A statute is unconstitutionally vague"if it is couched in terms'so vague that men [and women] of common intelligence must necessarily guess at its meaning and differ as to its application.'" State v. Lashinsky, 81 N.J. 1, 17 (1979) (quoting Coates v. Cincinnati, 402 U.S. 611, 614, 91 S. Ct. 1686, 29 L. Ed. 2d 214, 217 (1971))."The determination of vagueness must be made against the contextual background of the particular law and with a firm understanding of its purpose." State v. Cameron, 100 N.J. 586, 591 (1985). The standard to determine vagueness is not mechanically applied and it depends in part upon the nature of the enactment. Ibid. Furthermore, the level of definitional clarity varies. Penal laws are subjected to"sharper scrutiny" and given"more exacting and critical assessment," while review of economic regulation is less strict because"'businesses, which face economic demands to plan behavior carefully, can be expected to consult relevant legislation in advance of action.'" Id. at 592 (quoting Vill. of Hoffman Estates v. Flip-side, Hoffman Estates, Inc., 455 U.S. 489, 498, 102 S. Ct. 1186, 1193, 71 L. Ed. 2d 362, 371-72 (1982)).

In In re Revocation of Access of Block No. 1901, Lot No. 1, Bor. of Paramus, 324 N.J. Super. 322 (App. Div.), certif. denied, 162 N.J. 664 (1999), the State Department of Transportation (DOT) revoked the appellant property owner's existing highway access permit to access State Highway Route 17. Id. at 327. The DOT based its actions upon a statute that authorized an access permit revocation if a suitable"alternative access" was available. Ibid. The court rejected the appellant's claim that the statute was unconstitutionally vague, for these reasons:

There are some concepts which, by their nature, defy precise definition. The provisions of N.J.S.A. 27:7-94c(1) exemplify such concepts. The purpose of the statute, quite obviously, is to insure that a property owner is being treated fairly and equitably, and is not being deprived of reasonable use of that property, when the DOT determines to close an existing access point because it does not comply with current requirements. In determining whether the property owner is being treated fairly, general terms such as"convenient,""direct" and"sufficient design" are probably necessary in order to avoid narrow distinctions which, in a given case, might lead to technical compliance with the act, but nevertheless, frustrate the fair treatment which the legislature required. When the statutory objectives involve goals such as fairness and equity, specific draftsmanship which would be admirable when used in a document such as the Internal Revenue Code, may simply be inappropriate.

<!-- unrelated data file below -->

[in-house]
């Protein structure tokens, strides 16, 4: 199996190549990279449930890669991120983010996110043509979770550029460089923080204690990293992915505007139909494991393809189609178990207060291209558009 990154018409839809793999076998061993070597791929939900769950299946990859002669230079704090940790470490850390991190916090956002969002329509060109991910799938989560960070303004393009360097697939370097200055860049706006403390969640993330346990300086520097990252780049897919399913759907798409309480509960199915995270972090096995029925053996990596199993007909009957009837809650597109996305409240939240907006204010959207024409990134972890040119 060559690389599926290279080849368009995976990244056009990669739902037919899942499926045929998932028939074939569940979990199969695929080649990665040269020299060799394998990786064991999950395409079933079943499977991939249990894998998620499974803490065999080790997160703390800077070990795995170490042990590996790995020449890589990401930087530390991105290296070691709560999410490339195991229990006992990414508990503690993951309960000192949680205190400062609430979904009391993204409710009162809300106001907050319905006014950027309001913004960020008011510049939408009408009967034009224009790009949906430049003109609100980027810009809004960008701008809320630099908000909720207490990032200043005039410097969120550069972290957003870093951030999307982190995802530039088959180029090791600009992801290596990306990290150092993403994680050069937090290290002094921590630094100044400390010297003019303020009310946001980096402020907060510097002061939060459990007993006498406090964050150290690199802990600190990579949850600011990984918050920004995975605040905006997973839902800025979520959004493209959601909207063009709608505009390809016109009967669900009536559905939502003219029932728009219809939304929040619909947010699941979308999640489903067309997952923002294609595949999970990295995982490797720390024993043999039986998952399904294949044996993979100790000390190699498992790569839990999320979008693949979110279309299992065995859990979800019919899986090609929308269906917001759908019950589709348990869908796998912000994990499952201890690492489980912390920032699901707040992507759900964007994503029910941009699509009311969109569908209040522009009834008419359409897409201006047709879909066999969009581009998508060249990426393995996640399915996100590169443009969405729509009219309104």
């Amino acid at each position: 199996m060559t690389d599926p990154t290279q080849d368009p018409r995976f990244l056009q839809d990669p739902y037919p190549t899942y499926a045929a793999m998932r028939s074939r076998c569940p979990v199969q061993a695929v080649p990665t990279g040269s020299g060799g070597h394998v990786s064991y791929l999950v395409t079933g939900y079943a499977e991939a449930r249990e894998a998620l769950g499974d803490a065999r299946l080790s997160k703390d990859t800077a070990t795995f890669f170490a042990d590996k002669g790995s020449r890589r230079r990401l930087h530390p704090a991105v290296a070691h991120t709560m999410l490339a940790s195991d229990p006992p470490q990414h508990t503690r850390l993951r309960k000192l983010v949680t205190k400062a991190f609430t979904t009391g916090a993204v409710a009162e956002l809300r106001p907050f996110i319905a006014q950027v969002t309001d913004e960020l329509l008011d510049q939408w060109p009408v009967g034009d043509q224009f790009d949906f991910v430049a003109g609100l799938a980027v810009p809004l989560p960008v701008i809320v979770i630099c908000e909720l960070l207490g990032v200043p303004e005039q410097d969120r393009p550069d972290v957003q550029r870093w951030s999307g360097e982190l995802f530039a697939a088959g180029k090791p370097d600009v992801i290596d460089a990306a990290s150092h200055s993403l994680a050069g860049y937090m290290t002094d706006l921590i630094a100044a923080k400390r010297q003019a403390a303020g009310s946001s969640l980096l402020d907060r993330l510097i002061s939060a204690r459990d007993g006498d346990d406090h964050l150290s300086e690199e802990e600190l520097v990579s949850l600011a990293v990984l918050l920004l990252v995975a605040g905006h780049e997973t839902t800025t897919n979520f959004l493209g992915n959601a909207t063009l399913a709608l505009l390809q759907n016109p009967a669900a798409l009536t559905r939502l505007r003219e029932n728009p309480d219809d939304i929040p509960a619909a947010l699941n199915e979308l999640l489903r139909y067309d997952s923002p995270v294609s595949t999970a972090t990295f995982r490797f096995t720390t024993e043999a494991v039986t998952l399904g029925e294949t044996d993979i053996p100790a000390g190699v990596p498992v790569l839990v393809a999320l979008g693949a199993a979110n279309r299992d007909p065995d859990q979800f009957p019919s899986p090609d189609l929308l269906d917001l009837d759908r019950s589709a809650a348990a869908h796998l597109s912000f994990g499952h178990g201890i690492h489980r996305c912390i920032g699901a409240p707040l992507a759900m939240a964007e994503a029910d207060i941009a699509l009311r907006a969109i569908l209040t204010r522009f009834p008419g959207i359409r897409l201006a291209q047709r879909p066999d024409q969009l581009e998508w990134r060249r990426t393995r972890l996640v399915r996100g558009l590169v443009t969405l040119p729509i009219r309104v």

[Id. at 332.]

The court favorably noted the Supreme Court's recognition of that distinction in N.J. Ass'n of Health Care Facilities v. Finley, 83 N.J. 67, 73-74, appeal dismissed and cert. denied sub nom. Wayne Haven Nursing Home v. Finley, 449 U.S. 944, 101 S. Ct. 342, 66 L. Ed. 2d 208 (1980), a case that"involved an administrative regulation rather than a statute, but the principle is the same." In re Revocation of Access, 324 N.J. Super. at 332-33. The attack in Finley was on a provision requiring nursing home facilities to provide a"reasonable number" of beds for indigents, and the vagueness claim asserted that the statute provided no"adequate definition" of the term. 83 N.J. at 82. In rejecting the argument, the Court wrote this:

It is fundamental that administrative regulations must not only be within the scope of the delegated authority, but also must be sufficiently definite to inform those subject to them as to what is required. At the same time, regulations must be flexible enough to accommodate the day-to-day changes in the area regulated.


Analyzing the term"just and reasonable rate on equity," the Court wrote:"We conclude that the standards used in the regulations are definite enough to be understood and followed and yet flexible enough to give the Department the necessary discretion to proceed on an individual basis weighing the particular circumstances of each nursing home." Id. at 82-83.

In applying the Finley Court's reasoning, the In re Revocation of Access court wrote:"The language is as specific as the nature of the case permits, but at the same time, it remains sufficiently flexible to give the DOT sufficient discretion'to proceed on an individual basis weighing the particular circumstances' of each case." 324 N.J. Super. at 333.